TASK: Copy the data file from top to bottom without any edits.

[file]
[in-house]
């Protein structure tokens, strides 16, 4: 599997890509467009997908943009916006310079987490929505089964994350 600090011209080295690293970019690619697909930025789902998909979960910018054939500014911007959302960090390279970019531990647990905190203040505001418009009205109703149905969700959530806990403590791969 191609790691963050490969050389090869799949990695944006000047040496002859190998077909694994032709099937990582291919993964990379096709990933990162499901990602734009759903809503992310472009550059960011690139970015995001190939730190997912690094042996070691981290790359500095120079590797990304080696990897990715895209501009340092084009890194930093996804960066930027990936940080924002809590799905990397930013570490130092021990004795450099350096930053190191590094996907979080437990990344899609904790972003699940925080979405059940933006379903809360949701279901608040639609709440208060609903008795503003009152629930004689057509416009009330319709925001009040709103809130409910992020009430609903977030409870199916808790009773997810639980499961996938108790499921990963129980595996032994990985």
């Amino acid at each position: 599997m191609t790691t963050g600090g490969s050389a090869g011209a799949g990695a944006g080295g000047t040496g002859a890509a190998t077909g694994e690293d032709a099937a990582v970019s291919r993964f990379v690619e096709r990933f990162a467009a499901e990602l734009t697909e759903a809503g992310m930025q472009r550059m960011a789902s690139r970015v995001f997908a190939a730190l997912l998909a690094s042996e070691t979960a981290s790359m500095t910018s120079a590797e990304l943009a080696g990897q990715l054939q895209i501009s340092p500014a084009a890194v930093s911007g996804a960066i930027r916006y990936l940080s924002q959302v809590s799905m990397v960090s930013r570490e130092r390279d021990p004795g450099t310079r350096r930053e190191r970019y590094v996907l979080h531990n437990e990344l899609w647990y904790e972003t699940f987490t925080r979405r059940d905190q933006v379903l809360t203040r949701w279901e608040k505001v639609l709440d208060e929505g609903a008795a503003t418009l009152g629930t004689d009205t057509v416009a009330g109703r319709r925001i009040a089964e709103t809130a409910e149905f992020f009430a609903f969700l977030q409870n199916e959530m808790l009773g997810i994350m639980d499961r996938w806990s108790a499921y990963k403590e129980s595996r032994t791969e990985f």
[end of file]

[in-house]
């Protein structure tokens, strides 16, 4: 599997890509467009997908943009916006310079987490929505089964994350 600090011209080295690293970019690619697909930025789902998909979960910018054939500014911007959302960090390279970019531990647990905190203040505001418009009205109703149905969700959530806990403590791969 191609790691963050490969050389090869799949990695944006000047040496002859190998077909694994032709099937990582291919993964990379096709990933990162499901990602734009759903809503992310472009550059960011690139970015995001190939730190997912690094042996070691981290790359500095120079590797990304080696990897990715895209501009340092084009890194930093996804960066930027990936940080924002809590799905990397930013570490130092021990004795450099350096930053190191590094996907979080437990990344899609904790972003699940925080979405059940933006379903809360949701279901608040639609709440208060609903008795503003009152629930004689057509416009009330319709925001009040709103809130409910992020009430609903977030409870199916808790009773997810639980499961996938108790499921990963129980595996032994990985």
């Amino acid at each position: 599997m191609t790691t963050g600090g490969s050389a090869g011209a799949g990695a944006g080295g000047t040496g002859a890509a190998t077909g694994e690293d032709a099937a990582v970019s291919r993964f990379v690619e096709r990933f990162a467009a499901e990602l734009t697909e759903a809503g992310m930025q472009r550059m960011a789902s690139r970015v995001f997908a190939a730190l997912l998909a690094s042996e070691t979960a981290s790359m500095t910018s120079a590797e990304l943009a080696g990897q990715l054939q895209i501009s340092p500014a084009a890194v930093s911007g996804a960066i930027r916006y990936l940080s924002q959302v809590s799905m990397v960090s930013r570490e130092r390279d021990p004795g450099t310079r350096r930053e190191r970019y590094v996907l979080h531990n437990e990344l899609w647990y904790e972003t699940f987490t925080r979405r059940d905190q933006v379903l809360t203040r949701w279901e608040k505001v639609l709440d208060e929505g609903a008795a503003t418009l009152g629930t004689d009205t057509v416009a009330g109703r319709r925001i009040a089964e709103t809130a409910e149905f992020f009430a609903f969700l977030q409870n199916e959530m808790l009773g997810i994350m639980d499961r996938w806990s108790a499921y990963k403590e129980s595996r032994t791969e990985f």